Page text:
With Love and Testing

On the subway going home this week, there was a man seated on the row ahead of me. He was dressed in a black tux, bowler hat, pink silk tie with a pink corsage of roses and baby breath. Every hair on his face and head was perfectly styled. What was missing from the ensemble was an ivory cane. A freshly minted husband-to-be if there ever was one. I knew it because he got off at the courthouse station, with his face like flint, facing his execution. I could only imagine what his bride would look like. Was she just as resigned? What a pitiful way to start a married life, gritting your teeth and hoping for the best, even though in your heart you know it will only go downhill from here. Jacqueline Osborn

We all know marriage has fallen on hard times, and yet everybody wants to get married. Go figure. Last time I looked the divorce rate was on par with the marriage rate, maybe even surpassed it. Nobody can get along anymore. Expectations are too high, thanks Hollywood and social media, and nobody wants to work that much in a relationship. And yet these same people are willing to put themselves through endless hours of agony learning a sport, or getting an MBA, or changing careers in mid-stream. Somehow working at being a better husband or wife seems mundane. I think the real reason it’s because it’s really impossible. Becoming a doctor is easier. We want results. Now. But end up disappointed and convinced it’s not worth the investment.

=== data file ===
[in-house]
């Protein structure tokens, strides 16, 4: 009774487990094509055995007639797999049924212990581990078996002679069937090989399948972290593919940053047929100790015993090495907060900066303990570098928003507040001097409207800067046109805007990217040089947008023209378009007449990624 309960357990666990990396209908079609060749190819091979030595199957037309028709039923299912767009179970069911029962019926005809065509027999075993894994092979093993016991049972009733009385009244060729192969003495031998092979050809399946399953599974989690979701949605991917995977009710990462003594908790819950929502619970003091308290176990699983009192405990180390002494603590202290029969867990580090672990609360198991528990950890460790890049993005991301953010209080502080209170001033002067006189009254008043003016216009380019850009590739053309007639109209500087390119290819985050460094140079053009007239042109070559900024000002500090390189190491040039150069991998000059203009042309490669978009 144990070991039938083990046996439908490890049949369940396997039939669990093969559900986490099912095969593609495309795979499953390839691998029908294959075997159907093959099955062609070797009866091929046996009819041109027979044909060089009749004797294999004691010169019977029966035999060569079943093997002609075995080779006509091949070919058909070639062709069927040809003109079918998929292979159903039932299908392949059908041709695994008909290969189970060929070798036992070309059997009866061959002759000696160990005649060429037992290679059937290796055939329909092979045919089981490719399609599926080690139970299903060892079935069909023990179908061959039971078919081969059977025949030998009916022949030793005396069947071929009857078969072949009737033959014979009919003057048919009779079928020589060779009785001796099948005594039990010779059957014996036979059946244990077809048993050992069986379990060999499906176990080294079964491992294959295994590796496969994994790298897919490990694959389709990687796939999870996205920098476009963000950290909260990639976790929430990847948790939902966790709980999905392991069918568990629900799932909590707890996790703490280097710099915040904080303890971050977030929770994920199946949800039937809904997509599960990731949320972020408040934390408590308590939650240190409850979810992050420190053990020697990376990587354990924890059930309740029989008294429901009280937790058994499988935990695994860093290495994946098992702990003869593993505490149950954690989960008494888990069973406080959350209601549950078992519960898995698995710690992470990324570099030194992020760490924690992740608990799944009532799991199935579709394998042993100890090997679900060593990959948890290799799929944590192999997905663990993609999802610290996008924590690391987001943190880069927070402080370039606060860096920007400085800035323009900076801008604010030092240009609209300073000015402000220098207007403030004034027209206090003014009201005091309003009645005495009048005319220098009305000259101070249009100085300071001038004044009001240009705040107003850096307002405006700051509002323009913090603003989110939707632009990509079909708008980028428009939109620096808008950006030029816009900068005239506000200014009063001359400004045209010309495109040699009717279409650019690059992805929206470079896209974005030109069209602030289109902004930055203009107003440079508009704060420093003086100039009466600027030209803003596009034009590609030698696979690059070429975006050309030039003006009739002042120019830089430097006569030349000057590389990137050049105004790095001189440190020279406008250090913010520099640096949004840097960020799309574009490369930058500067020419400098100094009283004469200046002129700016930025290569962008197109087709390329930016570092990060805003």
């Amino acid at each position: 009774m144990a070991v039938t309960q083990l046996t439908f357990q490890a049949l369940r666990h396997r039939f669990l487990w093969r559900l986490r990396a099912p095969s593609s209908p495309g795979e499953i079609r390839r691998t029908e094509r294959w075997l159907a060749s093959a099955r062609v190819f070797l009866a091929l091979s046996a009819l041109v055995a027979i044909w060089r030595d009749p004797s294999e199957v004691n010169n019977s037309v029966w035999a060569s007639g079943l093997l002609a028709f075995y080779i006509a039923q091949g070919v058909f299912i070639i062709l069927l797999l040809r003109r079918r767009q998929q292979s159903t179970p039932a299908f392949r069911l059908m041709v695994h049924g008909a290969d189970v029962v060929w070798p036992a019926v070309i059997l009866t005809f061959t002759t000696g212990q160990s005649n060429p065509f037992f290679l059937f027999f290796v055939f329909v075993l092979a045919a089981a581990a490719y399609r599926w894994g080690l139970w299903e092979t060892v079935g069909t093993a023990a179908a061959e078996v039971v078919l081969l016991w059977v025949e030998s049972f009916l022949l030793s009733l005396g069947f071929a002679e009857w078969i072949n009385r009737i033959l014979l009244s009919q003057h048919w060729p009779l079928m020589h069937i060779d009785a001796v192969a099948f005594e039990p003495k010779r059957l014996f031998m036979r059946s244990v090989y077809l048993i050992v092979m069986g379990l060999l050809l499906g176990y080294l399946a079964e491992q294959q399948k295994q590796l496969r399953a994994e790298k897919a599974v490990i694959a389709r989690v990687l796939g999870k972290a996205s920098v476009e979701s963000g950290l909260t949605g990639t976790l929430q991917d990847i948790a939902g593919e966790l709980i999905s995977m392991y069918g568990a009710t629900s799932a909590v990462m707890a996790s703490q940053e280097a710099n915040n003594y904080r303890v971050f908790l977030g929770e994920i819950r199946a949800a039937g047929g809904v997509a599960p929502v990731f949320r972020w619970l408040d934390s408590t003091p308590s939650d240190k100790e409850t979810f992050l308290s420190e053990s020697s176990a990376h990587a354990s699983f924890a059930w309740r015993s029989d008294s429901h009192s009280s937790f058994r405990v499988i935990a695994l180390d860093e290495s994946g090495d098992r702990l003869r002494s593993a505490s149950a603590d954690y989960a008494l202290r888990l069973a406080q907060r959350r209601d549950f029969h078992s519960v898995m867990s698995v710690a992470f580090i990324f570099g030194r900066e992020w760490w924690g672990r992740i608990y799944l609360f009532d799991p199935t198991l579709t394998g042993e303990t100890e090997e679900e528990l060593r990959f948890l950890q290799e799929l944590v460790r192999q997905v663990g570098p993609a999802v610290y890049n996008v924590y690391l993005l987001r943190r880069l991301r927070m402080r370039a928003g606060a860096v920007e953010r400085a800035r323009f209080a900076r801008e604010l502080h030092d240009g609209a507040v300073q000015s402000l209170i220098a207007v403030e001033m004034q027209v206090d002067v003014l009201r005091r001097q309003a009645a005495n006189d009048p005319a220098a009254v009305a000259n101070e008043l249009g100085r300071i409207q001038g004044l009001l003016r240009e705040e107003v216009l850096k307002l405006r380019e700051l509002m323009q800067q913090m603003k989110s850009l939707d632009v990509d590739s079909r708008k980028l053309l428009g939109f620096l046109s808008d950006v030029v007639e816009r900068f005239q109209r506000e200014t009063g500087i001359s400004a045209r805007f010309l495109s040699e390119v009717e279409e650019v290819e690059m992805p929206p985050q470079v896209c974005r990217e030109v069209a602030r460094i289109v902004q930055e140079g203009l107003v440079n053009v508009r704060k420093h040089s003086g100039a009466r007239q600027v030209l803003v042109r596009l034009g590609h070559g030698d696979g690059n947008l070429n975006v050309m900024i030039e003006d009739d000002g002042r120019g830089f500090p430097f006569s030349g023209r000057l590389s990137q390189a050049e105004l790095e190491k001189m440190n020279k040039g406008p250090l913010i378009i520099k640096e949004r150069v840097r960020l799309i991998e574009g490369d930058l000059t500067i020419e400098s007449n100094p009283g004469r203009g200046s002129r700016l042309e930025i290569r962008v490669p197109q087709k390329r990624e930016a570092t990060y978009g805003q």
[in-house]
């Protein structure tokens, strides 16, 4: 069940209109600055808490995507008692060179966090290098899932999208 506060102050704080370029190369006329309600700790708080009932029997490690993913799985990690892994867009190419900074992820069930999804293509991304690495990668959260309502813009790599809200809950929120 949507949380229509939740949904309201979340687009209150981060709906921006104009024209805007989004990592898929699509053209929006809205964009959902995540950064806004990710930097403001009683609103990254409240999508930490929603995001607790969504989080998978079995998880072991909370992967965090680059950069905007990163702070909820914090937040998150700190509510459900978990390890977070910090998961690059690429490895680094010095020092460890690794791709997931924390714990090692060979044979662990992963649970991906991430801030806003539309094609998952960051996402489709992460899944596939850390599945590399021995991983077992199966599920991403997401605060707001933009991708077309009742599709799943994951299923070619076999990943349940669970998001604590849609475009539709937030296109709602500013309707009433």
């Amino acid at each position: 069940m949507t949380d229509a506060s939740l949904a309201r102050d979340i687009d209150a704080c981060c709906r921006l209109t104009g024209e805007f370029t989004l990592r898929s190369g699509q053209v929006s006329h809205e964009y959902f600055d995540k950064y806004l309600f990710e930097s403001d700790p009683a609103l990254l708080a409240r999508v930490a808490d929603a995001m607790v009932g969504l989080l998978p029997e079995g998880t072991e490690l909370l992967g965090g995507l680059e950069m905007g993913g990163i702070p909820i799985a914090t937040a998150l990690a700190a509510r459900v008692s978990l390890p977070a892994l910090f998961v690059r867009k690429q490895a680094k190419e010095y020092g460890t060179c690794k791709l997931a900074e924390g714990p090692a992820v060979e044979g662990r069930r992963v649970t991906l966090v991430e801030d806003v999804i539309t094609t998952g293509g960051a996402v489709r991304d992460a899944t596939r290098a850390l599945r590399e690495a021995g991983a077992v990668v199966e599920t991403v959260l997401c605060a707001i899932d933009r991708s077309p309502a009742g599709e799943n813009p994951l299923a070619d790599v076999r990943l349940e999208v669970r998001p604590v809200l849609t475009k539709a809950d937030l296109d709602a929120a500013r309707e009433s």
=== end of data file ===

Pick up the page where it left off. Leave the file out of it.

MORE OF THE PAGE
I like the attitude about marriage that a few of the greats had.

Let the wife make the husband glad to come home, and let him make her sorry to see him leave. – Martin Luther